By Connor Collins
Stephanie White is an example of the many different paths to success that await Phi Beta Kappa members after graduation. Earlier this year in May, Stephanie White (ΦBK, Purdue University, 1999) accepted Vanderbilt University’s offer to become the new head coach of its women’s basketball program. White, who coached the Indiana Fever of Women’s National Basketball Association (WNBA) at the time of the offer, pledged to finish out the 2016 season with the Fever before assuming her new role at Vanderbilt. “The opportunity to lead Vanderbilt’s women’s basketball program is an opportunity that I simply could not pass up,” she said of the move to WNBA.com. Her new and past coaching roles with Vanderbilt and the Indiana Fever demonstrate just a part of White’s impressive basketball resume.
As a teen, White excelled at Seeger Memorial High School in West Central Indiana, averaging almost 37 points, 13 rebounds, 8 assists, 7 steals, and a little over 2 blocked shots per game and being named Indiana Miss Basketball and the national player of the year by Gatorade and USA Today in 1995, according to her profile from Purdue University. Her success made White a treasured figure in the state of Indiana, attracting attention from high-powered division one schools. White chose to attend Purdue University where she not only excelled on the court, but also in the classroom.
By her senior year at Purdue in 1999, White had earned her pilot’s license and maintained top grades in her communications/public relations major, which helped her to gain membership in Phi Beta Kappa. Meanwhile, outside of the classroom, she was averaging just over 20 points per game while she helped her team win the NCAA women’s basketball tournament against Duke University to capture the first national championship for Purdue in school history, according to a The New York Times article written the day after the victory.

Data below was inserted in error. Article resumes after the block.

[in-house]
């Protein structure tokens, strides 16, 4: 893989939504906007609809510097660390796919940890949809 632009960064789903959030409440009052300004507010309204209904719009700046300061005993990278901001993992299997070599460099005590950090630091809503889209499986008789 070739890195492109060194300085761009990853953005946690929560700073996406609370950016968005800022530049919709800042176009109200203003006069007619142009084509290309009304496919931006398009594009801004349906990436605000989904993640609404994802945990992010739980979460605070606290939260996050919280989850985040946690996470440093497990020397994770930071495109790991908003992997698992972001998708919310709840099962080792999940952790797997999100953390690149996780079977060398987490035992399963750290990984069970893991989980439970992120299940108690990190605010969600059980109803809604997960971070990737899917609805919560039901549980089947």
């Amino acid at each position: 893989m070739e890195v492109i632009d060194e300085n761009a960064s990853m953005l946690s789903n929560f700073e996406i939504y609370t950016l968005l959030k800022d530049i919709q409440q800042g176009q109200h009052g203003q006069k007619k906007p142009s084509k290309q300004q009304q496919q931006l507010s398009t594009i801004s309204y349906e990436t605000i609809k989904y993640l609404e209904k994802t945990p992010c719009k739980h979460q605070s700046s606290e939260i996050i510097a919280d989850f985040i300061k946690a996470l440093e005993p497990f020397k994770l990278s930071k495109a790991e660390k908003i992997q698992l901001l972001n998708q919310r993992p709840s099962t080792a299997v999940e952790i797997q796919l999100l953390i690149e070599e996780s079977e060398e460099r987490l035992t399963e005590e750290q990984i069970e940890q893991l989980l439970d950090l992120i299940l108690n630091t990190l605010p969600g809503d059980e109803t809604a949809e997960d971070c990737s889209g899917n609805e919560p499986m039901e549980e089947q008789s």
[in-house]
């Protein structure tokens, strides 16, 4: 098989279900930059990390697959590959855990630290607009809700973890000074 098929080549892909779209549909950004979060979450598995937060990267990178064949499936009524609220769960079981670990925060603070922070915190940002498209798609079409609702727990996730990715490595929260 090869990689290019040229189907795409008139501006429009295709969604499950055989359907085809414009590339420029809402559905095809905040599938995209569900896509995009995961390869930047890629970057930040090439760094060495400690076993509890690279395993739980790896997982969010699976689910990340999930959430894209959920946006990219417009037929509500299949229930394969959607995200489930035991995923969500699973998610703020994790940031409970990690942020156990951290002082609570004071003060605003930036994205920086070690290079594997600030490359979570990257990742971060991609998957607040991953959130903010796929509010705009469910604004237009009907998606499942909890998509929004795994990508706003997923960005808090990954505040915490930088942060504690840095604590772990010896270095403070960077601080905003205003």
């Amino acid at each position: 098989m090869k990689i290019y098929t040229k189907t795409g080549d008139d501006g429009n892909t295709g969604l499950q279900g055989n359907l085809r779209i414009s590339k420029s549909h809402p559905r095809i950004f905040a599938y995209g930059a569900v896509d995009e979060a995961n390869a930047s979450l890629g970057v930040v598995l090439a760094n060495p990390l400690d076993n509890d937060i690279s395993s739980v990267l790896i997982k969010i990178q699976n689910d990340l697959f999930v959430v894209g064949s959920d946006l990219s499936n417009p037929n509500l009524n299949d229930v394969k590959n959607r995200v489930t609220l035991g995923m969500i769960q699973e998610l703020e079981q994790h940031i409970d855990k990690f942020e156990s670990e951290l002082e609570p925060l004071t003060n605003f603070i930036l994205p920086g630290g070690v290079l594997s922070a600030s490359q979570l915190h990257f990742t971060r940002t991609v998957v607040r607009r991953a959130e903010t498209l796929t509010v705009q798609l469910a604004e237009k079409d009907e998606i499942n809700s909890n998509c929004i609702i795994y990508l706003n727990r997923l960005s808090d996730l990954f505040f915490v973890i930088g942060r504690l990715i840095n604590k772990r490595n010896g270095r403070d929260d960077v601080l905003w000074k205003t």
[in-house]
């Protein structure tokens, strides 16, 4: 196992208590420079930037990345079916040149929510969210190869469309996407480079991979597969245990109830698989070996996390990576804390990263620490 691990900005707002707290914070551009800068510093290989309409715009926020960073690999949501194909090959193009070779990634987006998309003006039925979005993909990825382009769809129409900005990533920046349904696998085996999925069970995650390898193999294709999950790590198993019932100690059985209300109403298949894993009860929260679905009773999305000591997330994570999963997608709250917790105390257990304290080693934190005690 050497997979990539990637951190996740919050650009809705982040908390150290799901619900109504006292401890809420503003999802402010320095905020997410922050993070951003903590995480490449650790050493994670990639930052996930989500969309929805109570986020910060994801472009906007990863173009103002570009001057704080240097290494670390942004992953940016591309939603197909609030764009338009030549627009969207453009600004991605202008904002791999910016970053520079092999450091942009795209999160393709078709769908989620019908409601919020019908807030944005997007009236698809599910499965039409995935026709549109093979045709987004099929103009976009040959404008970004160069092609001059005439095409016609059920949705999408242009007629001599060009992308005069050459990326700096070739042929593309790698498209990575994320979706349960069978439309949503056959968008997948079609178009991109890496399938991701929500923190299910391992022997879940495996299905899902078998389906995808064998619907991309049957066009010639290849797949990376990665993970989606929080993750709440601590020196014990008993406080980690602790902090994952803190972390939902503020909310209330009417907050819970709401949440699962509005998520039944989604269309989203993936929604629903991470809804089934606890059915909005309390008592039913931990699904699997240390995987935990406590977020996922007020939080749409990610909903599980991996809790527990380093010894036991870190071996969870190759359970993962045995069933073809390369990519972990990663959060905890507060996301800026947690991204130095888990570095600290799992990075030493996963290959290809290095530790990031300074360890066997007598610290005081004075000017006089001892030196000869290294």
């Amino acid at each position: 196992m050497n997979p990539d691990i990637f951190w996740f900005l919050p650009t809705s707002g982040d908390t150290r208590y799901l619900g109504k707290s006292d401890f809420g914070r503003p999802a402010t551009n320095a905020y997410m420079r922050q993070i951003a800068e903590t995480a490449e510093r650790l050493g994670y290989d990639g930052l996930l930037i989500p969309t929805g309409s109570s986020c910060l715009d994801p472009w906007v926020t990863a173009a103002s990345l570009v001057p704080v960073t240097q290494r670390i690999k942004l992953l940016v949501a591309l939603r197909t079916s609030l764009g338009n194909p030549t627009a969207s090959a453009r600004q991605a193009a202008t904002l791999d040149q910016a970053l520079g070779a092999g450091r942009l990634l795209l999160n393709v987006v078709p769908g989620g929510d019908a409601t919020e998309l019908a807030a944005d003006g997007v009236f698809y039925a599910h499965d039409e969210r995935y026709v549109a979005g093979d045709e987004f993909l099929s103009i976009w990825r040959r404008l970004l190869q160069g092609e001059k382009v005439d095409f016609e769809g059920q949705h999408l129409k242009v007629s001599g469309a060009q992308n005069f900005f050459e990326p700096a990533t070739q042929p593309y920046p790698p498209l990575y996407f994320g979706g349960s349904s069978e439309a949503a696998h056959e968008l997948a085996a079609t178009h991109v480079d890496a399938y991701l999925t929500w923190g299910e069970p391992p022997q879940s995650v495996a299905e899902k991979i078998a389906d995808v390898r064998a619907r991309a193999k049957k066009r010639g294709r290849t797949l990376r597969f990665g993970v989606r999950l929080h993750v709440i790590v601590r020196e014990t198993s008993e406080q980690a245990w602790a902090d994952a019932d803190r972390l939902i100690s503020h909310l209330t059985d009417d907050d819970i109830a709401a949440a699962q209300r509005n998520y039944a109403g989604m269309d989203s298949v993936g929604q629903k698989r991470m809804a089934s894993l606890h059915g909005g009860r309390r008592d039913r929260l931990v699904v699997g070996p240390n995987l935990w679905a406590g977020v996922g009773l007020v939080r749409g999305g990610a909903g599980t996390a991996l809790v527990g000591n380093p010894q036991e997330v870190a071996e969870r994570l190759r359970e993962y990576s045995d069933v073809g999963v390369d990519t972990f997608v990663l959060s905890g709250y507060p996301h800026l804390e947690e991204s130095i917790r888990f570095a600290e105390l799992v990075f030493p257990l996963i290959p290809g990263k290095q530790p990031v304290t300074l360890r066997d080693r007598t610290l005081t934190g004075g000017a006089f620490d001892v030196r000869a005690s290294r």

Going pro was the next step. Her Purdue University alumni profile details her playing career and the shift to coaching: White joined the Indiana Fever, the same team that she would go on to coach, after being drafted 21st overall by the Charlotte Sting and traded. She played for the Fever over four seasons before retiring in 2004 to pursue a coaching and broadcasting career; she still holds the all-time Fever free throw percentage from her 2003 season when she shot 93% from the foul line. After a few assistant coaching stints around the WNBA and in college White returned to the Indiana Fever as an assistant in 2011. Before the 2014 season she was named the associate head coach and in September of the same year she became just the fifth head coach in Fever history. The head coaching offer from Vanderbilt reinforces White’s successful transition from playing to coaching.
David Williams, the Director of Athletics for Vanderbilt, succinctly summed up White’s accomplishments. “Stephanie White has been a winner in every phase of her career,” he said to WNBA.com. In the same article, White acknowledged the value of hard work: “The combination of Vanderbilt’s culture, where achievement – both on and off the court – is so highly valued, together with the institution’s fan support, and a legacy of winning basketball to build upon, is incredibly exciting to me.” Her past successes and her bright future at Vanderbilt illustrate the kind of well-rounded, engaged citizen and leader that Phi Beta Kappa recognizes and promotes.
Connor Collins is a senior at Case Western Reserve University double majoring in political science and sociology. Case Western Reserve University is home to the Alpha of Ohio Chapter of Phi Beta Kappa.